EGPRN at work in Vienna

At the 18th WONCA Europe Conference in Vienna Austria , held from July 4-7 2012, the European General Practice Research Network (EGPRN) has shown itself once again to be one of the most active organizations among the WONCA Europe networks.

The EGPRN Conference booth manned by the Executive Manager Ms Hanny Prick was quite busy since many participants seemed to appreciate EGPRN Policy: low conference fee, low membership fee with the added value of free on line access to the European Journal of General Practice and highly interactive conference with a reasonable number of participants.

EGPRN and EURIPA members met to chat in Vienna (from l to r): Jean Karl Soler, Malta (EGPRN executive); Tanya Pekez Pavlisko, (Croatia) EURIPA; Michael Kidd (WONCA president elect); José Lopez Albuin, Spain, (EURIPA President); John Wynn-Jones, UK (EURIPA, immediate past president); Oleg Kravtchenko, Norway, (EURIPA); Ferdinando Petrazzuoli, Italy (EGPRN executive); Christos Lionis, Greece (EURIPA and EGPRN).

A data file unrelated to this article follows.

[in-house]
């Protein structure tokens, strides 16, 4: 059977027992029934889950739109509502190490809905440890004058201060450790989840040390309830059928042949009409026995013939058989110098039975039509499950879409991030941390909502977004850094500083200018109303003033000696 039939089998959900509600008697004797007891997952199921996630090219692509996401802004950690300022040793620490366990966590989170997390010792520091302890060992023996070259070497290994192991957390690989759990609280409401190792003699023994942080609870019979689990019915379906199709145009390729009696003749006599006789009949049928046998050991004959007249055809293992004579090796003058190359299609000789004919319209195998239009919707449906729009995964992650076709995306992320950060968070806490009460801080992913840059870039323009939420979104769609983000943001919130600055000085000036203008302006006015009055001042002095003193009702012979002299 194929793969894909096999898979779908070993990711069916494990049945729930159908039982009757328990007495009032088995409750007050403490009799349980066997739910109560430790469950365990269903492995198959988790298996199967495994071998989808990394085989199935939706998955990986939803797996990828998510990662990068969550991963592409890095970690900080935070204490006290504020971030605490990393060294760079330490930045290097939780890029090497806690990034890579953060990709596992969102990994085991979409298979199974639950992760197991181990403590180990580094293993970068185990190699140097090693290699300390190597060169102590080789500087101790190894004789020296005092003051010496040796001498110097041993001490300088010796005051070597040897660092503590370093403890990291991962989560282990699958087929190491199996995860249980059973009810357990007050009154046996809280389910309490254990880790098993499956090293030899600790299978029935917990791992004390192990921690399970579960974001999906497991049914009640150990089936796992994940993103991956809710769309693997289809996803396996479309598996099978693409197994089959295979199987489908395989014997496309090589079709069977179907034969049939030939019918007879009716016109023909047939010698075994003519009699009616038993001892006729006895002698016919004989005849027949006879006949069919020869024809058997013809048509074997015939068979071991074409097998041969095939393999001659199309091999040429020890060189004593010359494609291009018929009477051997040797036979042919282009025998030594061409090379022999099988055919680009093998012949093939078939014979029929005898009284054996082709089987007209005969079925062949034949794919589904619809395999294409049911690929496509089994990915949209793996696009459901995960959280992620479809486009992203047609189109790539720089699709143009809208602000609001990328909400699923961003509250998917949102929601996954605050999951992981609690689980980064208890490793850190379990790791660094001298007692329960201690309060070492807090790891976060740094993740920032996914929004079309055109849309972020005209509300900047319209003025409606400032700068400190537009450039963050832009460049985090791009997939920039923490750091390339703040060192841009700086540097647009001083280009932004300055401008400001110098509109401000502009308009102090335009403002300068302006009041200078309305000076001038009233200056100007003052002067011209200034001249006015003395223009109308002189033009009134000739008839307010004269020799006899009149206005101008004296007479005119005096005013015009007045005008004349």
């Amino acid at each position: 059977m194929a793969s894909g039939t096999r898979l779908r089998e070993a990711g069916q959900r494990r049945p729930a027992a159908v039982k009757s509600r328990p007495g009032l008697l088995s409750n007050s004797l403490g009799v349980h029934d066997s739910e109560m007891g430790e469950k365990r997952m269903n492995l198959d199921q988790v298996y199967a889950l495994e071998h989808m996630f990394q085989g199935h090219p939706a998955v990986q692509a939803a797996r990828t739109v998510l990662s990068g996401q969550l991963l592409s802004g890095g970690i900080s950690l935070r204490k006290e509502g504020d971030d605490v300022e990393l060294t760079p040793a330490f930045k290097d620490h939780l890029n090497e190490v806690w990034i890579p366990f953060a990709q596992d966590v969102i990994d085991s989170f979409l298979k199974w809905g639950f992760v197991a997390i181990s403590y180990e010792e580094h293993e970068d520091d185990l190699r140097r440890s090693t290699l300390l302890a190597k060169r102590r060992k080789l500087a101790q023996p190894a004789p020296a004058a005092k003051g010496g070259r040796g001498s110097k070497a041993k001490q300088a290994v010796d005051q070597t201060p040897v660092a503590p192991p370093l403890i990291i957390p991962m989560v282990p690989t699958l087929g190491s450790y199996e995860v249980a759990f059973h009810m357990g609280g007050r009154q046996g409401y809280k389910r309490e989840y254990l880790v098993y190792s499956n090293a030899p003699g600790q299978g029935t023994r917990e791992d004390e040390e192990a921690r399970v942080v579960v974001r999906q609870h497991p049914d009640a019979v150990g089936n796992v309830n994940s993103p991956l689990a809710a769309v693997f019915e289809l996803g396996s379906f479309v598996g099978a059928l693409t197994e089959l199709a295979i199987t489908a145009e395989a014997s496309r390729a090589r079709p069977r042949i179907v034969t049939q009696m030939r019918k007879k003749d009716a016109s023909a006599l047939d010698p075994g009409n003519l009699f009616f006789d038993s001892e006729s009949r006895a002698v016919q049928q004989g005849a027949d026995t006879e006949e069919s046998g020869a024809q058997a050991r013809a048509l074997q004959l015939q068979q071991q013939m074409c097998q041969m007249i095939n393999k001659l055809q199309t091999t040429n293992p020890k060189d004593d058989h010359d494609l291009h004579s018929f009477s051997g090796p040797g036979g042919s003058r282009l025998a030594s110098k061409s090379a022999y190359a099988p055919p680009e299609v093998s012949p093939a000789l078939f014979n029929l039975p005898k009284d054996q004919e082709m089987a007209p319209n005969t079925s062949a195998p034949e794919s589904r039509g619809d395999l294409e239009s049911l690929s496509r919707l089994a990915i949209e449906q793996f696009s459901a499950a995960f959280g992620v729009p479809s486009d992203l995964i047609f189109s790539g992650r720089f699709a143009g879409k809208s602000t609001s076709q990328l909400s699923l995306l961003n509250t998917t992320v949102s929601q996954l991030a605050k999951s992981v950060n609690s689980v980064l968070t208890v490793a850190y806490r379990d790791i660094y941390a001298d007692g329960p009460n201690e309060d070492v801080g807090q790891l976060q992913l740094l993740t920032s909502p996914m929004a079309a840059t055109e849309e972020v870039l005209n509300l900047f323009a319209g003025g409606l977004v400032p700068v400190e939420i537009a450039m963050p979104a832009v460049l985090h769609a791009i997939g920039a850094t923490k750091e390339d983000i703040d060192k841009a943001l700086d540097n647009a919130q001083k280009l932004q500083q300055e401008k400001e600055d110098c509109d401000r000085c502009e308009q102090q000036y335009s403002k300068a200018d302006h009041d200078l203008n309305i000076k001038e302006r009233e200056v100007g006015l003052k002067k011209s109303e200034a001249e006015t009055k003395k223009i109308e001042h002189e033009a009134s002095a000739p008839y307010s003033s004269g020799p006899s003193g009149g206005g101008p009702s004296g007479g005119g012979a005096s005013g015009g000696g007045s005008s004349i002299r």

EGPRN presentations at the WONCA Europe conference:

1) The International Classification of Primary Care (ICPC) and the hows and whys of classification systems in family medicine.

This symposium was organized and conducted by Drs J K Soler, I Kunnamo, F Petrazzuoli, N Buono, M Jamoulle.

It aimed to outline key features of the ICPC and its use in different health care systems in Europe, for documentation of practice content, and for research into diagnostic associations. The basic principles of classifying data with ICPC were presented, with practical examples. Because it reflects the essential elements of each patient/provider encounter and allows for the description of episodes of care, ICPC is fully compatible with and fully supports the use of problem oriented clinical records. Why it is the ideal tool to use to study the content of practice, and especially the process of diagnosis in primary care, was illustrated. Examples were shown on the simultaneous utilization of ICPC and ICD-10, which has been recommended by WICC and supported by the ICPC-ICD-10 mapping, published by WONCA.

2) TRANSFoRm symposium - improving patient safety in primary care.

This symposium was organized and lead by Drs B Delaney, J K Soler, D Corrigan, T N Arvanitis, V Curcin, R A Verheij, S Visscher, A Taweel.